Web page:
Secondly, they do not all belong on your 2019 return as mentioned by Alan S. (Wouldn’t have answered if I had seen his post first. :happy ) The one with code PJ belongs to 2018 as you already understand. If you have already submitted an amended return that accounts for the the 1099-R with code PJ, you can just drop it in your files. You do nothing with it on your 2019 return.

The other two should be entered independently as advised by H and R Block.
Thanks for your reply. All the information shown above appeared on a single 2019 FORM 1099-R.
If there was only one 1099R physical form, there must have been a breakdown to show the data as it would have appeared on 3 separate forms. But that does not change the prior advice.

You are correct when stating what you need to do, a 2018 1040X for the PJ 1099R (no immediate rush), and the rest are reported on your 2019 return.

Topic Author
patrickscott
Posts: 94
Joined: Thu Feb 01, 2018 8:53 am

Re: 2019 1099-R (2018&2019 Excess Roth Contributions)

Post by patrickscott » Wed Jan 15, 2020 6:19 am

Alan S. wrote:
Tue Jan 14, 2020 7:09 pm
patrickscott wrote:
Tue Jan 14, 2020 6:59 pm
Katietsu wrote:
Tue Jan 14, 2020 4:45 pm
First of all, I suspect you have received 3 1099-R’s. Just because they all came from the same institution, in the same envelope does not mean they are not independent 1099-R forms.

Secondly, they do not all belong on your 2019 return as mentioned by Alan S. (Wouldn’t have answered if I had seen his post first. :happy ) The one with code PJ belongs to 2018 as you already understand. If you have already submitted an amended return that accounts for the the 1099-R with code PJ, you can just drop it in your files. You do nothing with it on your 2019 return.

The other two should be entered independently as advised by H and R Block.
Thanks for your reply. All the information shown above appeared on a single 2019 FORM 1099-R.
If there was only one 1099R physical form, there must have been a breakdown to show the data as it would have appeared on 3 separate forms. But that does not change the prior advice.

You are correct when stating what you need to do, a 2018 1040X for the PJ 1099R (no immediate rush), and the rest are reported on your 2019 return.
I was getting ready to work on my latest Amended 2018 Return --of my previously submitted, on Sept 30,2018, 2018 Amended Return-- when I noticed, to my greatest surprise and pleasure, that on my previously submitted amended 2018 tax return I had already included and paid taxes on the 2018 $1,543 earnings.:D NOTE: IRS, when they sent their 1040X approval notice, waived the penalty/interest charge. :happy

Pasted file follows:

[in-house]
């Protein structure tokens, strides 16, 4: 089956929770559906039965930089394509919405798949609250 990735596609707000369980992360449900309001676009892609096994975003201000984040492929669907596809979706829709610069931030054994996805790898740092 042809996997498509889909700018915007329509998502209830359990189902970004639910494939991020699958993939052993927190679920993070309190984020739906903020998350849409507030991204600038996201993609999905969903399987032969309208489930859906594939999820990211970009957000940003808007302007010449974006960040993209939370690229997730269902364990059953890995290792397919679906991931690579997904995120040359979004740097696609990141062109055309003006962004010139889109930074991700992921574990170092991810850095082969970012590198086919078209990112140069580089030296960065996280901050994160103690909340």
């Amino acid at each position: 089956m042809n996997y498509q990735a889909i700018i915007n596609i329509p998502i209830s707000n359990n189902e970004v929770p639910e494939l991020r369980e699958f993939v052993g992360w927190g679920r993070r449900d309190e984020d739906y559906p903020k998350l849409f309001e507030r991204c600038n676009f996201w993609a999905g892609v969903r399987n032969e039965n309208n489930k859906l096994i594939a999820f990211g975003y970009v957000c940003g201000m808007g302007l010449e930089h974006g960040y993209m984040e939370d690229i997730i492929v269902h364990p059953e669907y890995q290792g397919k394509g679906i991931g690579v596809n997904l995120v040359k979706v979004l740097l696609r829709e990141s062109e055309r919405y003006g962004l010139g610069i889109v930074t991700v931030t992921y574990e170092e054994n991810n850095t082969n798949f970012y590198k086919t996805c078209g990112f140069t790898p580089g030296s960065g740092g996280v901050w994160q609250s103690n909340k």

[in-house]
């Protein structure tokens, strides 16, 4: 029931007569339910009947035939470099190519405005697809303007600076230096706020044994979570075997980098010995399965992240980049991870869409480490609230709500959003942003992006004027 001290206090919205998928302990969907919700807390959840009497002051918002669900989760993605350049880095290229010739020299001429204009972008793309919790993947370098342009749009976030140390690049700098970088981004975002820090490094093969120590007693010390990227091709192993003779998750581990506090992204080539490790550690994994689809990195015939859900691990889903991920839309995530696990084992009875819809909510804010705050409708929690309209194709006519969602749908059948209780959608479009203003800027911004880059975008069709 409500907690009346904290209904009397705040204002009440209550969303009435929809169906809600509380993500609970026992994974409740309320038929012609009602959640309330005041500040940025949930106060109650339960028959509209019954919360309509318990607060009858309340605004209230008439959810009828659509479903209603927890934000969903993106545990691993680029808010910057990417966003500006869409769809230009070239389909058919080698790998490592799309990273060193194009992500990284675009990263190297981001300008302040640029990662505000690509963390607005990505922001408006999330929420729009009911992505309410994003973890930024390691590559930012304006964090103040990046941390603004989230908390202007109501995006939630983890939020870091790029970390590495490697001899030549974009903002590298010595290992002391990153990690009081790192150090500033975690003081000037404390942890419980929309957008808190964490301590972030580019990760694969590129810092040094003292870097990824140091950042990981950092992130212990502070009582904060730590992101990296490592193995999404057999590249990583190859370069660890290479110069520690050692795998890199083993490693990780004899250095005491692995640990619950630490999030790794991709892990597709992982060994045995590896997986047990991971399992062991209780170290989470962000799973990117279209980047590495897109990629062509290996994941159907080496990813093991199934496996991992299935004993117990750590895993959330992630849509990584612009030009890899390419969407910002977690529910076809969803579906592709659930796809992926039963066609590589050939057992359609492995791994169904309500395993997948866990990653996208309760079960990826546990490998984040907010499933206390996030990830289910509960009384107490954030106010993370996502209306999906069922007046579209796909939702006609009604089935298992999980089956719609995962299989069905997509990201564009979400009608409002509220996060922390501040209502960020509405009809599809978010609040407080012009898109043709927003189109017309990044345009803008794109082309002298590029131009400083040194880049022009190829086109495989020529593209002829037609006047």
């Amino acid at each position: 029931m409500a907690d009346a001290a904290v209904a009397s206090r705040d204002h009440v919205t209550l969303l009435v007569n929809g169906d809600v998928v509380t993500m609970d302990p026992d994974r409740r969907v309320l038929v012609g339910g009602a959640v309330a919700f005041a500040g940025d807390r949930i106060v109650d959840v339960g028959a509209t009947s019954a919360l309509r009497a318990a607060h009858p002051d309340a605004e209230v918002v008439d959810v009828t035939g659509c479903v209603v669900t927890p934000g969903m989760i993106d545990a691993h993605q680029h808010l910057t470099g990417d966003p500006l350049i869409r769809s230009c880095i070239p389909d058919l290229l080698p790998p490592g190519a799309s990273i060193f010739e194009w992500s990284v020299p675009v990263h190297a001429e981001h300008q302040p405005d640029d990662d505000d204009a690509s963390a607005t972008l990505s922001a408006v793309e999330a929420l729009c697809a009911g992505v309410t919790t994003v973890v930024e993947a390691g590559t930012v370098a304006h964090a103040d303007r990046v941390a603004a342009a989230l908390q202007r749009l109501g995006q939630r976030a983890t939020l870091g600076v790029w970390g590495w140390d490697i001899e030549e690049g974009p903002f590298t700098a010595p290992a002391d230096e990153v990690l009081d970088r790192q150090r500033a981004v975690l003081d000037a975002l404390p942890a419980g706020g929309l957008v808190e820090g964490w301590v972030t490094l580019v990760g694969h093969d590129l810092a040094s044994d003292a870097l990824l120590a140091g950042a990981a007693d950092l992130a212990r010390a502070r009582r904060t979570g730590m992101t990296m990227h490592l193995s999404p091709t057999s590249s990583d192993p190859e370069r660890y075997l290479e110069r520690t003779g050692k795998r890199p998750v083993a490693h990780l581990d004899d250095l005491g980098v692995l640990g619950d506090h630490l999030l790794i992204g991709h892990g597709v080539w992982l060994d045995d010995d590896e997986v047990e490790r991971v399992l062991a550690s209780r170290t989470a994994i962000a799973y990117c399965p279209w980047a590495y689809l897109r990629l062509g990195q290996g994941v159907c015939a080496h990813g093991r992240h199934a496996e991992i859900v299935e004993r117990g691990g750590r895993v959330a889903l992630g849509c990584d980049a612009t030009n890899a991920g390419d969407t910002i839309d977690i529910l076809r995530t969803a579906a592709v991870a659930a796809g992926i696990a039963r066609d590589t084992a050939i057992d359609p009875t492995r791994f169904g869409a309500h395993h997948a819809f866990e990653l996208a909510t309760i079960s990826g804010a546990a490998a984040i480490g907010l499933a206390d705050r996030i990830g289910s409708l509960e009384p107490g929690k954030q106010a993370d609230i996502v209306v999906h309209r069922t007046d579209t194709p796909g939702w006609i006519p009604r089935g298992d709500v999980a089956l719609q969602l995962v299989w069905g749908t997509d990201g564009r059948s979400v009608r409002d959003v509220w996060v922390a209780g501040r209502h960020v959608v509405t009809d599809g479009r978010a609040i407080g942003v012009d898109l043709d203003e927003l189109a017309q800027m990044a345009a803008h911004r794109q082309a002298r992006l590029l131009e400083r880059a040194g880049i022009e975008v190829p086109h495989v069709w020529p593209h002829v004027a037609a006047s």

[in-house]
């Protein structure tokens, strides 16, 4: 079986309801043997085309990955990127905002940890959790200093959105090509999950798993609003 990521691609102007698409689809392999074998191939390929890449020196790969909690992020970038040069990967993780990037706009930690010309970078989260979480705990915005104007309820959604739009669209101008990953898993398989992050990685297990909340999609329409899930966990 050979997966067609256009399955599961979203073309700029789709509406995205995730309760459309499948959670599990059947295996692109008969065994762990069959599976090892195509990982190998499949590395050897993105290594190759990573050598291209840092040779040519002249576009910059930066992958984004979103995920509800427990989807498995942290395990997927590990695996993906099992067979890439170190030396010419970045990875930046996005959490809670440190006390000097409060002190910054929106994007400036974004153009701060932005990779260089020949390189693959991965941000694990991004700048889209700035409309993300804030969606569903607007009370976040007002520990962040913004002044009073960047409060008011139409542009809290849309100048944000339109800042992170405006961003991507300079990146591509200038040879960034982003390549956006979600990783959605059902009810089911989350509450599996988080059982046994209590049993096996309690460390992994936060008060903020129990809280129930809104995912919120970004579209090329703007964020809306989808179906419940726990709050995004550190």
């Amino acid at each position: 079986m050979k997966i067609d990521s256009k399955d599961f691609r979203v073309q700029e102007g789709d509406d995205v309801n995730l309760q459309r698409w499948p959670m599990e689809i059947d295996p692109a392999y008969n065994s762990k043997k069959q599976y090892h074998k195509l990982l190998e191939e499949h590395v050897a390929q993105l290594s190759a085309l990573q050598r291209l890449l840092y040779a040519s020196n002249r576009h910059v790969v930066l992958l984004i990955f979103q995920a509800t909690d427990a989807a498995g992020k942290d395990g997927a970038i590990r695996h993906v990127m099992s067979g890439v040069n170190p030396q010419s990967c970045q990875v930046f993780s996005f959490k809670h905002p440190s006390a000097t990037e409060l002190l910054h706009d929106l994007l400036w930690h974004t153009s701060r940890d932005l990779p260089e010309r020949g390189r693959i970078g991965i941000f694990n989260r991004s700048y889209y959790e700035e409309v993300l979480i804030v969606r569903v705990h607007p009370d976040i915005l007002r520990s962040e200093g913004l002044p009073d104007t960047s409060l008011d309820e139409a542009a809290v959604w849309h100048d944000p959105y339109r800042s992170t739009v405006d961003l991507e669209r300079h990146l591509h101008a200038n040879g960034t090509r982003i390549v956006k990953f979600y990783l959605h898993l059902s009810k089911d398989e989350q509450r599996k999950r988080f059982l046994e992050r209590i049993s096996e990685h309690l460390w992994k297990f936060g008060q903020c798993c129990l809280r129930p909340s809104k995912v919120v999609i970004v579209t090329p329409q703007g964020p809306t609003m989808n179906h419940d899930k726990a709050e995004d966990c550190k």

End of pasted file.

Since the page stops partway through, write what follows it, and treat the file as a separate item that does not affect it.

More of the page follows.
I am greatly relieved to know that now all I have to do is prepare my 2019 Tax Return, showing only the amounts and code for 2019.

Once again, a big, BIG THANK YOU to ALL for your insight, advice and patience!!! :sharebeer

Topic Author
patrickscott
Posts: 94
Joined: Thu Feb 01, 2018 8:53 am

Re: 2019 1099-R (2018&2019 Excess Roth Contributions)

Post by patrickscott » Fri Jan 24, 2020 10:37 am

patrickscott wrote:
Wed Jan 15, 2020 6:19 am
Alan S. wrote:
Tue Jan 14, 2020 7:09 pm
patrickscott wrote:
Tue Jan 14, 2020 6:59 pm
Katietsu wrote:
Tue Jan 14, 2020 4:45 pm
First of all, I suspect you have received 3 1099-R’s. Just because they all came from the same institution, in the same envelope does not mean they are not independent 1099-R forms.

Secondly, they do not all belong on your 2019 return as mentioned by Alan S. (Wouldn’t have answered if I had seen his post first. :happy ) The one with code PJ belongs to 2018 as you already understand. If you have already submitted an amended return that accounts for the the 1099-R with code PJ, you can just drop it in your files. You do nothing with it on your 2019 return.

The other two should be entered independently as advised by H and R Block.
Thanks for your reply. All the information shown above appeared on a single 2019 FORM 1099-R.
If there was only one 1099R physical form, there must have been a breakdown to show the data as it would have appeared on 3 separate forms. But that does not change the prior advice.

You are correct when stating what you need to do, a 2018 1040X for the PJ 1099R (no immediate rush), and the rest are reported on your 2019 return.
I was getting ready to work on my latest Amended 2018 Return --of my previously submitted, on Sept 30,2018, 2018 Amended Return-- when I noticed, to my greatest surprise and pleasure, that on my previously submitted amended 2018 tax return I had already included and paid taxes on the 2018 $1,543 earnings.:D NOTE: IRS, when they sent their 1040X approval notice, waived the penalty/interest charge. :happy

I am greatly relieved to know that now all I have to do is prepare my 2019 Tax Return, showing only the amounts and code for 2019.

Once again, a big, BIG THANK YOU to ALL for your insight, advice and patience!!! :sharebeer
Just a brief update:

As Katietsu and Alan S mentioned, even though the information was shown in one form, the information was shown "as it would have appeared on 3 separate forms." and "should be entered independently as advised by H and R Block."

I entered the 2019 data from the two separate accounts (shown on the one 1099-R) on two separate forms.

Thanks again to all, in particular to Katietsu and Alan S.

Post Reply